We named Spruce's hamburger topped with pickled red onions and zucchini between a housemade bun as one of our favorite patties in the city. Eat chef Mark Sullivan's burger at the bar with a bold red wine, or make it at home on the stovetop, unless you're one of those lucky few allowed a grill in the apartment.
2 cups water
1 cup scalded milk
Mark Sullivan, Executive Chef of Spruce Restaurant, comes to the Ferry Plaza Farmers Market weekly to pick up fresh fruit, heirloom vegetables and a little inspiration. Mark’s menu changes seasonally and the smells and tastes at each farmers’ stands are an important part of his creative process. Mark’s kitchen is also supplied with herbs and vegetables from the restaurant’s private farm, SMIP Ranch.
I've written before on the trend of sommeliers getting out of their suits and donning grubby clothes better suited for the messy business of picking, crushing and fermenting grapes.
Notable locals who are making their own wines: John Lancaster and Rob Perkins of Boulevard (who make Skylark), Emmanuel Kemiji, wine buyer for Piperade and La Mar (who makes a wine called Miura) and Andrew Green of Spruce and the Village Pub (who makes Oregon Pinot Noir for those restaurants).
Welcome to the 2009 Burger Bonanza wherein two girls eat 20 of the city's best burgers, on the path to burger enlightenment. The 10 best will then be chosen to be featured—in ranking order—in 7x7's September magazine issue. Burgers must fit our "fancy burger" parameter: made with beef and available as part of the regular dinner menu at upscale restaurants in SF. Beyond that, we're open to suggestions, which we hope you will leave in the comment box below!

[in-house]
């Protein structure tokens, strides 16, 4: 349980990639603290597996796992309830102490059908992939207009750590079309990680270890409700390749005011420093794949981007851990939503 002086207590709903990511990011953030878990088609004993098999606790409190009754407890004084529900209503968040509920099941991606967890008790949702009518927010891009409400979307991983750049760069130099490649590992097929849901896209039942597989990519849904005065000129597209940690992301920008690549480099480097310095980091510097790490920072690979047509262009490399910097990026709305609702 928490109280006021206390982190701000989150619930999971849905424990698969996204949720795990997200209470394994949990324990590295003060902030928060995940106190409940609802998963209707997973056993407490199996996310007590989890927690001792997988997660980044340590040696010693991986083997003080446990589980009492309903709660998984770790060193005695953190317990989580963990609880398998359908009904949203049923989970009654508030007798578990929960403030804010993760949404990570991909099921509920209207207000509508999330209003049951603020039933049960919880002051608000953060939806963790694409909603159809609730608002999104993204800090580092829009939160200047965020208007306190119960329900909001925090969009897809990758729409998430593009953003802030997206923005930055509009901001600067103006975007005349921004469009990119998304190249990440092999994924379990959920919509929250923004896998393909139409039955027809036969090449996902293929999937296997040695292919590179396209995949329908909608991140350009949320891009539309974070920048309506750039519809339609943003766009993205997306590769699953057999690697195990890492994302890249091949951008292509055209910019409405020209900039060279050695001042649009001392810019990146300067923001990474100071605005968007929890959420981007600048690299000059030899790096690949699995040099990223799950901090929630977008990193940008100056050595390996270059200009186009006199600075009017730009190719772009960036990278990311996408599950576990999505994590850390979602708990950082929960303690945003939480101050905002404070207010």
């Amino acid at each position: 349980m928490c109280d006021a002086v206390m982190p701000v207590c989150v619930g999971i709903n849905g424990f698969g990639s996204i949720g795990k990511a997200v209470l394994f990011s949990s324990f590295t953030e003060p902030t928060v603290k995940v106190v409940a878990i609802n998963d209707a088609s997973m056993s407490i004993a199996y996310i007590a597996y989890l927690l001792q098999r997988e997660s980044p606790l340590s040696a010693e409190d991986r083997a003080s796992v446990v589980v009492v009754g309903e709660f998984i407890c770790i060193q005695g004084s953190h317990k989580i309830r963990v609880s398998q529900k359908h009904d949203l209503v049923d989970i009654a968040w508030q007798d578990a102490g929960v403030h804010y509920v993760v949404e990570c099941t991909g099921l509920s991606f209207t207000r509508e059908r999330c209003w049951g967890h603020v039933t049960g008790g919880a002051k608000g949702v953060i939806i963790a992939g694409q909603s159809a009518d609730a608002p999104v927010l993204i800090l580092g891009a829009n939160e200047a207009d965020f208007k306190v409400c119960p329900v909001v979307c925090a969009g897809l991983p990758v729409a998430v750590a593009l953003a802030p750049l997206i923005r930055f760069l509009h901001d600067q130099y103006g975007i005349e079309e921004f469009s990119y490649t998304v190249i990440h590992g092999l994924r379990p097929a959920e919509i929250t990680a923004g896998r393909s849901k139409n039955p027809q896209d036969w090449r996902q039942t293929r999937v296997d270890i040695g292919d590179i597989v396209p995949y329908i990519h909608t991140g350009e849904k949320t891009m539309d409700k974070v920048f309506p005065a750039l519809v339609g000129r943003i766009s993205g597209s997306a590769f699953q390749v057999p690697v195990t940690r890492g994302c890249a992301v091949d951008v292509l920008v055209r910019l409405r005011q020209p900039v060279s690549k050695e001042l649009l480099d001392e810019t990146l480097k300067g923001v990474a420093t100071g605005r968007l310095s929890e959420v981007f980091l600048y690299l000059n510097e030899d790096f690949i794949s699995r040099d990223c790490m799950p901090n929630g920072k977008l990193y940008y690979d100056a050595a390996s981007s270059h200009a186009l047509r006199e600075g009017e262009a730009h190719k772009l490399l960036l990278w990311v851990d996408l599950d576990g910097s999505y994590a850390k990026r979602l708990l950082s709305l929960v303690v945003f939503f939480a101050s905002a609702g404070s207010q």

Looking for Spruce chef Mark Sullivan? You better check Utah. Sullivan and his family have decamped to Park City for the summer while he works on opening—wait for it—Spruce Park City! Yes, it’s officially a trend—San Francisco chefs are taking their restaurants to the slopes. First, news of Traci des Jardins Tahoe project, Manzanita, hit the wires. Now, we have the news that come July, when the Dakota Mountain Lodge opens to the public, Spruce will be the headlining dining option.
You want to have the best experience at a restaurant in San Francisco?
Don’t go on a Friday or Saturday. Really. Because you know what? Those
are the same nights that everyone wants to dine out, and the crush of
humanity would really like to be seated at 7:30, thank you very much.
Valentine’s Day is often referred to by the industry as “amateur night”
and I’m betting Friday and Saturdays are considered “amateurish” too.